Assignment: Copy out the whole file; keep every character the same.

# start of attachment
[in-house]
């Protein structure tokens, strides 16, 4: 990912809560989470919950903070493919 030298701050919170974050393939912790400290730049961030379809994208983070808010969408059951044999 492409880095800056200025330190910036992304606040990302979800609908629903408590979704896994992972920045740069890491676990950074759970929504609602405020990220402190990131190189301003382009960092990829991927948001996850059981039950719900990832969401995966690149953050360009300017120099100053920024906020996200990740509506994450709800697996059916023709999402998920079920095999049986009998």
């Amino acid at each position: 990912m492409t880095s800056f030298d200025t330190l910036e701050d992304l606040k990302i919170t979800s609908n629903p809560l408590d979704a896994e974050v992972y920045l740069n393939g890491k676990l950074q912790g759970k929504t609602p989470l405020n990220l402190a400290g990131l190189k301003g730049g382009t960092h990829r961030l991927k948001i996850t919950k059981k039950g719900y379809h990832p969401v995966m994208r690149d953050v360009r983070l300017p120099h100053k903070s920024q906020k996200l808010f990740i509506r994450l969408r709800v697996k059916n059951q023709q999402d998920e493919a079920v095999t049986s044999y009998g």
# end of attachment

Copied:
[in-house]
């Protein structure tokens, strides 16, 4: 990912809560989470919950903070493919 030298701050919170974050393939912790400290730049961030379809994208983070808010969408059951044999 492409880095800056200025330190910036992304606040990302979800609908629903408590979704896994992972920045740069890491676990950074759970929504609602405020990220402190990131190189301003382009960092990829991927948001996850059981039950719900990832969401995966690149953050360009300017120099100053920024906020996200990740509506994450709800697996059916023709999402998920079920095999049986009998």
């Amino acid at each position: 990912m492409t880095s800056f030298d200025t330190l910036e701050d992304l606040k990302i919170t979800s609908n629903p809560l408590d979704a896994e974050v992972y920045l740069n393939g890491k676990l950074q912790g759970k929504t609602p989470l405020n990220l402190a400290g990131l190189k301003g730049g382009t960092h990829r961030l991927k948001i996850t919950k059981k039950g719900y379809h990832p969401v995966m994208r690149d953050v360009r983070l300017p120099h100053k903070s920024q906020k996200l808010f990740i509506r994450l969408r709800v697996k059916n059951q023709q999402d998920e493919a079920v095999t049986s044999y009998g």